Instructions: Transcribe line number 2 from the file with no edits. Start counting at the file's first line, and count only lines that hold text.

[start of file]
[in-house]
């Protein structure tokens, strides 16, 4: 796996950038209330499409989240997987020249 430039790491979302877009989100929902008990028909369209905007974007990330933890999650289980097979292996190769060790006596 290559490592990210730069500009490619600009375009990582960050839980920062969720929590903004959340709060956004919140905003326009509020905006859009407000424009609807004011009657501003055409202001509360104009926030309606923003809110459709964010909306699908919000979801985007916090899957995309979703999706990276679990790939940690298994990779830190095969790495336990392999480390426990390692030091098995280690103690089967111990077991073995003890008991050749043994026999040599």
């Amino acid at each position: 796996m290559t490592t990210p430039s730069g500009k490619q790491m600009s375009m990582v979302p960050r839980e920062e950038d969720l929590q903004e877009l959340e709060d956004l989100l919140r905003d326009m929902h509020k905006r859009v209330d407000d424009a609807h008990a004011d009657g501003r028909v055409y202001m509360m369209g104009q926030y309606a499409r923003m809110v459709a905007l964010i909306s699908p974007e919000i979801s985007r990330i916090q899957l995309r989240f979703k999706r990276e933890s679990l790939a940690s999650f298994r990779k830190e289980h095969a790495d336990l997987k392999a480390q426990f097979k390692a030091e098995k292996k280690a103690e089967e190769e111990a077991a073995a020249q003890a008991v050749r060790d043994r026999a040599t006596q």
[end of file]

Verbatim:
């Protein structure tokens, strides 16, 4: 796996950038209330499409989240997987020249 430039790491979302877009989100929902008990028909369209905007974007990330933890999650289980097979292996190769060790006596 290559490592990210730069500009490619600009375009990582960050839980920062969720929590903004959340709060956004919140905003326009509020905006859009407000424009609807004011009657501003055409202001509360104009926030309606923003809110459709964010909306699908919000979801985007916090899957995309979703999706990276679990790939940690298994990779830190095969790495336990392999480390426990390692030091098995280690103690089967111990077991073995003890008991050749043994026999040599």